Thar coalfield

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The Thar coalfield is located in Thar Desert, Tharparkar District of Sindh province in Pakistan. The deposits—16th-largest coal reserves in the world, were discovered in 1991 by Geological Survey of Pakistan (GSP) and the United States Agency for International Development.

Pakistan has emerged as one of the leading countries—seventh in the list of top 20 countries of the world after the discovery of huge lignite coal resources in Sindh. The economic coal deposits of Pakistan are restricted to Paleocene and Eocene rock sequences. It is one of the world's largest lignite deposits discovered by GSP in 1990s, spread over more than 9,000 km2. comprise around 175 billion tonnes sufficient to meet the country's fuel requirements for centuries.

Sindh Engro Coal Mining Company mine's coal from the field.


The Thar coalfield is located approximately between Latitudes 24°15'N and 25°45'N and Longitudes 69° 45'E and 70° 45'E in the southern part of Sindh Province in the Survey of Pakistan topo-sheet Nos. 40 L/2,5 and 6. Based on available infrastructure and favourable geology, the Geological Survey of Pakistan selected four blocks near Islamkot for exploration and assessment of coal resources. The blocks with names, area and coordinates are given in Table-1:¬

S.No. Name/Blocks Area Coordinates
(km2) Latitude Longitude
1 Sinhar Vikian Varvai, Block-I 122.00 24° 35'N to 24° 44'N 70° 12'E to 70° 18'E
2 Singharo Bhitro, Block-II 55.00 24° 44'N to 24° 51'N 70° 15'E to 70° 25'E
3 Saleh Jo Tar, Block – III 99.50 24° 49'N to 24° 58'N 70° 12'E to 70° 18'E
4 Sonalba, Block – IV 82.50 24° 41'N to 24° 48'N 70° 12'E to 70° 20'E

The area is accessible by a 410-kilometre metalled road from Karachi to Islamkot via Hyderabad-Mirpur Khas-Naukot and Thatta-Badin-Mithi-Islamkot. A road network connecting all the major towns with Thar Coalfield have been developed. The rail link from Hyderabad is up to Naukot, which is about 100 kilometres from Islamkot.

Relief, topography and climate[edit]

Thar coalfield is a part of the Thar Desert of Pakistan, the ninth-largest desert in the world. It is bounded in the north, east and south by India, in the west by flood plains of the Indus River. The terrain is sandy and rough with sand dunes forming the topography. The relief in the area varies between near sea level to more than 150 metres above sea level.

The climate is essentially that of an arid to semi-arid region with scorching hot summers and relatively cold winters. It is one of the most densely populated deserts of the world with over 91,000 inhabitants. The livelihood of the population depends on agriculture and livestock.


The area is a part of the desert where precipitation is very little with a high rate of evaporation. As such, limited water resources are of great significance.

A. SURFACE WATER – The water is scanty and found in a few small “tarais” and artificially dug depressions where rain water collects. These depressions generally consist of silty clay and caliche material.

B. GROUNDWATER – The hydro geological studies and drill hole geology shows the presence of three possible aquifer zones at varying depths: (i) above the coal zone (ii) within the coal zone and (iii) below the coal zone.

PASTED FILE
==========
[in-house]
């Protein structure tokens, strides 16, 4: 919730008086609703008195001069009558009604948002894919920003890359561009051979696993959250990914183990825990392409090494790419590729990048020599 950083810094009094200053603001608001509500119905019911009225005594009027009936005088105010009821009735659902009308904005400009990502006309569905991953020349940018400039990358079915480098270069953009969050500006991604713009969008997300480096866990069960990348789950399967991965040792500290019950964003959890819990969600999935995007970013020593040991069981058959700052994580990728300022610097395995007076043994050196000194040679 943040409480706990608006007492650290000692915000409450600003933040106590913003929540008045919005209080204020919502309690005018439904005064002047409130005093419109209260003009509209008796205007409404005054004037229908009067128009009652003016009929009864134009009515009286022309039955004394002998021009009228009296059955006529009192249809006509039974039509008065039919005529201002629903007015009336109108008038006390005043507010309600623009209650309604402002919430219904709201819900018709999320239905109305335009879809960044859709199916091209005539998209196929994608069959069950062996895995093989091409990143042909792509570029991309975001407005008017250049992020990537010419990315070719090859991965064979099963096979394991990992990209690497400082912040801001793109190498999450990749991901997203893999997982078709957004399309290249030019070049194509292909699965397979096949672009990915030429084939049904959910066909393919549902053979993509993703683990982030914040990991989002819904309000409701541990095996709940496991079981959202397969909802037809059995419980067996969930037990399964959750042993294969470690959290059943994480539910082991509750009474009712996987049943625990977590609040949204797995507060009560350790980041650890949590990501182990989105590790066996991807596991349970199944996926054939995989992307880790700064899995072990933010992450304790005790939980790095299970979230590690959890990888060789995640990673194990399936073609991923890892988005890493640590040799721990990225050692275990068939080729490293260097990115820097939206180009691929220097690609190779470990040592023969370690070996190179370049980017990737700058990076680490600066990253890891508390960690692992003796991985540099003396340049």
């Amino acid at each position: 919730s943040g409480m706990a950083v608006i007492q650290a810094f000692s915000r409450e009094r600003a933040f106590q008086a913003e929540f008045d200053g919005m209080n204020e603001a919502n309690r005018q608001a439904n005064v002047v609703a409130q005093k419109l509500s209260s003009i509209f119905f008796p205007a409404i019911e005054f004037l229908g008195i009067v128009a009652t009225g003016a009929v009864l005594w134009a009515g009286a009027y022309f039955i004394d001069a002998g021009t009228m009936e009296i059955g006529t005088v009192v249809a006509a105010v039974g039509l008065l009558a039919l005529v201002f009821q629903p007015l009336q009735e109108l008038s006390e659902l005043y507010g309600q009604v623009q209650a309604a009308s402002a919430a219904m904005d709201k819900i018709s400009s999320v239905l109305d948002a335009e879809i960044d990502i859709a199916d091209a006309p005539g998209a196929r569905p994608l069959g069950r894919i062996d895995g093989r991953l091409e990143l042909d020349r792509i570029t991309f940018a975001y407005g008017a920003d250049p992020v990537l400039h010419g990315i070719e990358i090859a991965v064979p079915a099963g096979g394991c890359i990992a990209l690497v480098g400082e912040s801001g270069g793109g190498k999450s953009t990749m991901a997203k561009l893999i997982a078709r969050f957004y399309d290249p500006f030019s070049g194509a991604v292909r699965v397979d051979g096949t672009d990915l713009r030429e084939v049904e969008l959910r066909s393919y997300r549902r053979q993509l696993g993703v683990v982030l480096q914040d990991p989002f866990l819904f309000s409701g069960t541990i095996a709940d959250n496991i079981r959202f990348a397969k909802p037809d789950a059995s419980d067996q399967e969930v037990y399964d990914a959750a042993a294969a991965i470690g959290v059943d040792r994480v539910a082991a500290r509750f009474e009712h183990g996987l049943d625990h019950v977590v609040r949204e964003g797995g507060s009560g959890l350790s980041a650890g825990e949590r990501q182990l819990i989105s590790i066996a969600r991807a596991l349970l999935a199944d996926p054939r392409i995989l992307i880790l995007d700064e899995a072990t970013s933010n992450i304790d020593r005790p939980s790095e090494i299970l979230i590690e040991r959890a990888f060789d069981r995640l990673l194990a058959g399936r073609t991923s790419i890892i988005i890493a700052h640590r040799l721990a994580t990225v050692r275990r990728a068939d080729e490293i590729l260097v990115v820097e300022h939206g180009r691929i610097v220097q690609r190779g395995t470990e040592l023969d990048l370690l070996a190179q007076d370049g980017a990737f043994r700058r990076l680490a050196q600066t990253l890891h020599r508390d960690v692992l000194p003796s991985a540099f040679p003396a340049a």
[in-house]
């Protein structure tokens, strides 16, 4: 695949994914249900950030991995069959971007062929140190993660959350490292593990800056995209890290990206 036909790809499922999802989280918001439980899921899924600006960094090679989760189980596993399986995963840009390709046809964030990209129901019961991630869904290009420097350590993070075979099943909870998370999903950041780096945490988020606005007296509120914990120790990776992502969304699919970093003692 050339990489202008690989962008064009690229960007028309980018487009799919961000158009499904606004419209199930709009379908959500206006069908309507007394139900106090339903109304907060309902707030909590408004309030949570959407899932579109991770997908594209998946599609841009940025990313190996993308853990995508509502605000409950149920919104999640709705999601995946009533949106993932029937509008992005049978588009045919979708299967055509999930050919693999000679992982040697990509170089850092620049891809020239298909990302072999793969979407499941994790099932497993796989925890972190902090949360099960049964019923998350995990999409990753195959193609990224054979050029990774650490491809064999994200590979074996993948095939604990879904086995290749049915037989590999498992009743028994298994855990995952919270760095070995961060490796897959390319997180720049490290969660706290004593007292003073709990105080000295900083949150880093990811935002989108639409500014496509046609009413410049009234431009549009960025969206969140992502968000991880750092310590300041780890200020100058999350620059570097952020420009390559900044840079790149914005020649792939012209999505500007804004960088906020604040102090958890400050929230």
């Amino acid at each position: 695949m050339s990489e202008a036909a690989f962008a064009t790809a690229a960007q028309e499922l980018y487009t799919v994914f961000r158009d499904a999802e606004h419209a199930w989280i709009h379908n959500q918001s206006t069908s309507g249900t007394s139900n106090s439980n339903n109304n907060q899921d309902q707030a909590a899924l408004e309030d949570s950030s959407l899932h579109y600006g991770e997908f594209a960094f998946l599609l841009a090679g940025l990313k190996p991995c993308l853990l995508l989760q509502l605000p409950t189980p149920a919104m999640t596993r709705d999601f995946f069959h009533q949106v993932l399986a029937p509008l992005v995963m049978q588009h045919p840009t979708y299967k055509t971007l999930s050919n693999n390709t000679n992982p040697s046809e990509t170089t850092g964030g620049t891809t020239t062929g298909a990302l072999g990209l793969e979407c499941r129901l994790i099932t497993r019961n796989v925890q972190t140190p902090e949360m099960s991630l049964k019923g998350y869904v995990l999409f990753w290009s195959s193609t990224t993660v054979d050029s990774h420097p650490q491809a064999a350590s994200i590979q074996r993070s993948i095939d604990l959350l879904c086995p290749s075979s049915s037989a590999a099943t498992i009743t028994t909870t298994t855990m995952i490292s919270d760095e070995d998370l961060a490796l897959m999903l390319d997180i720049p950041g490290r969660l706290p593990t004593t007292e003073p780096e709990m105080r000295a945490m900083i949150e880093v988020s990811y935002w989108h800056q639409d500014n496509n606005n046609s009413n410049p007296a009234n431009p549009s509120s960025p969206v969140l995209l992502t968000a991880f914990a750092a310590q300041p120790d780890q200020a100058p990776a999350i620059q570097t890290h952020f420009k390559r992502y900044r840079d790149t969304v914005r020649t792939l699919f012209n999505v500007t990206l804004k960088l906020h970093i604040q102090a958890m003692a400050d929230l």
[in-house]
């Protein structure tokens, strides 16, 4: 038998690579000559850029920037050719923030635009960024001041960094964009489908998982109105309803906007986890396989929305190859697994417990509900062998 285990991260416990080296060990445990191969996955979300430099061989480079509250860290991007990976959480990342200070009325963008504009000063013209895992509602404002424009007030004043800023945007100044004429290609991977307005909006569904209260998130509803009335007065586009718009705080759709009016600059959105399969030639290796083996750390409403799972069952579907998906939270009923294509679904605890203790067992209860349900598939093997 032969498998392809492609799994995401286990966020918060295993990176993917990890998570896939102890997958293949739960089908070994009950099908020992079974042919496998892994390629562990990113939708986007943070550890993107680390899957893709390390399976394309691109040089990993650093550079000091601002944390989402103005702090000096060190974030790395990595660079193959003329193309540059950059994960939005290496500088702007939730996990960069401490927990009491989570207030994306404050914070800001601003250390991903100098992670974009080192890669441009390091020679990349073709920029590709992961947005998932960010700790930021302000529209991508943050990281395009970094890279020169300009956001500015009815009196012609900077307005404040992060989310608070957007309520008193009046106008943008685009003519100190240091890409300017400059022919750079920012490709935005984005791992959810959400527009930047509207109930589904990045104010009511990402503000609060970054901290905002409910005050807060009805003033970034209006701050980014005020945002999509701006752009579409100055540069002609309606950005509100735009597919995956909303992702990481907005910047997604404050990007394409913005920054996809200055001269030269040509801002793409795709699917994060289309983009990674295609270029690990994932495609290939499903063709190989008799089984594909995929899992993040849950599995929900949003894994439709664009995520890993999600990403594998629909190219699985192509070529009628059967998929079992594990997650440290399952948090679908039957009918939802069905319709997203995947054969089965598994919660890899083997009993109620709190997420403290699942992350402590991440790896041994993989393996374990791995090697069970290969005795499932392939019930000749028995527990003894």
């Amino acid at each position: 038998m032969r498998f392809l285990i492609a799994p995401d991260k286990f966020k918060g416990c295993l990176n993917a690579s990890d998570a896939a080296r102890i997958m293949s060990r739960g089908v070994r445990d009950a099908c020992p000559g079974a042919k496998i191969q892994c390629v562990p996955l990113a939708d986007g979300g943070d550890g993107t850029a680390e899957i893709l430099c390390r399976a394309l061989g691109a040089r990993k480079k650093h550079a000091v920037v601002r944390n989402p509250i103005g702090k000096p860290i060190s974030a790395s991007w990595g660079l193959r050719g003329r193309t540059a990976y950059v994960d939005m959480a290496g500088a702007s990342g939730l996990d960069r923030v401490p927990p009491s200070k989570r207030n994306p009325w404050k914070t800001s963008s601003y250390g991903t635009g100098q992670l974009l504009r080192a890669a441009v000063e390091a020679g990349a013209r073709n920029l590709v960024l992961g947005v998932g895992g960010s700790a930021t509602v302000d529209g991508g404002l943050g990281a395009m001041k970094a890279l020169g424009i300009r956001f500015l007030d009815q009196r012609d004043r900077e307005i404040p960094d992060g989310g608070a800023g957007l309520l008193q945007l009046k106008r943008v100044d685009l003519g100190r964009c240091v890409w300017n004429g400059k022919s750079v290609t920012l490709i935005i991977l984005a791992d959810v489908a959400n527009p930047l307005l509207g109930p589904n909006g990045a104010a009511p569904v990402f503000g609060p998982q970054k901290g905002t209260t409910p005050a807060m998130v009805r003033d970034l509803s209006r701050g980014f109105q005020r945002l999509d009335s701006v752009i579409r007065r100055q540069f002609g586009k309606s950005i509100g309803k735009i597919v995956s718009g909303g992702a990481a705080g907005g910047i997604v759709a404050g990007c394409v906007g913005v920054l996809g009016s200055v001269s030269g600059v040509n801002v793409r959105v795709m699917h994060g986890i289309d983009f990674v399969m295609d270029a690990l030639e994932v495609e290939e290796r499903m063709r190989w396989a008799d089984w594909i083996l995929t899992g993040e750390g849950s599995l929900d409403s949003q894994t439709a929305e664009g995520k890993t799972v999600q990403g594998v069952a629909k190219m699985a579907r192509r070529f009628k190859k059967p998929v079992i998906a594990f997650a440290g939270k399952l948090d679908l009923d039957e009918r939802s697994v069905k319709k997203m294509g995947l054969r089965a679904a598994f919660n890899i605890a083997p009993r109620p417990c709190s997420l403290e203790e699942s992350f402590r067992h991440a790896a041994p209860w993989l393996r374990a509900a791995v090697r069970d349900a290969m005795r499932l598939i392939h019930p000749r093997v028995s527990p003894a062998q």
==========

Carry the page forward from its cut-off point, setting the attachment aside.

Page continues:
Drilling data has indicated three aquifers (water-bearing zones) at an average depth of 50 metres, 120 metres and more than 200 metres:

  • One aquifer above the coal zone: Ranges between 52.70 and 93.27 metres' depth.
  • Second aquifer with the coal zone at 120 metres' depth: Varying thickness up to 68.74 metres.
  • Third aquifer below the coal zone at 200 metres' depth: Varying thickness up to 47 metres.
  • Water quality is brackish to saline.


The Thar coalfield area is covered by dune sand that extends to an average depth of over 80 metres and rests upon a structural platform in the eastern part of the desert. The generalised stratigraphic sequence in the Thar coalfield area is shown in table. It comprises Basement Complex, coal bearing Bara Formation, alluvial deposits and dune sand.


The coal beds of variable thickness ranging from 0.20–22.81 metres are developed. The maximum number of coal seams found in some of the drill holes is 20. The cumulative thickness of the coal beds range from 0.2 to 36 metres. Claystone invariably forms the roof and the floor rock of the coal beds. The coal is brownish black, black and grayish black in colour. It is poorly to well cleared and compact. The quality of coal is better where percentage of clay is nominal.


As a result of widespread drilling over an area of 9,000 km2, a total of 175 billion tons of coal resource potential has been assessed, equivalent to total oil reserves of Saudi Arabia and Iran combined and can be used to produce 100,000 MW for 300 years.[1] Detailed evaluation on four blocks has following results.

S.No. Name/Blocks Area Reserves (Million Tonnes)
(km2) Measured Indicated Inferred Total
1 Sinhar Vikian Varvai, Block-I 122.00 620 1,918 1,028 3,566
2 Singharo Bhitro, Block-II 55.00 640 944 - 1,584
3 Saleh Jo Tar, Block – III 99.50 413 1,337 258 2,008
4 Sonalba, Block – IV 82.50 684 1,711 76 2,471
Total: 358.5 2,357 5,910 1,362 9,629

The overburden consists of three kinds of material; dune sand, alluvium and sedimentary sequence. The total overburden is around 150 to 230 metres. The roof and the floor rocks are claystone and loose sandstone beds.

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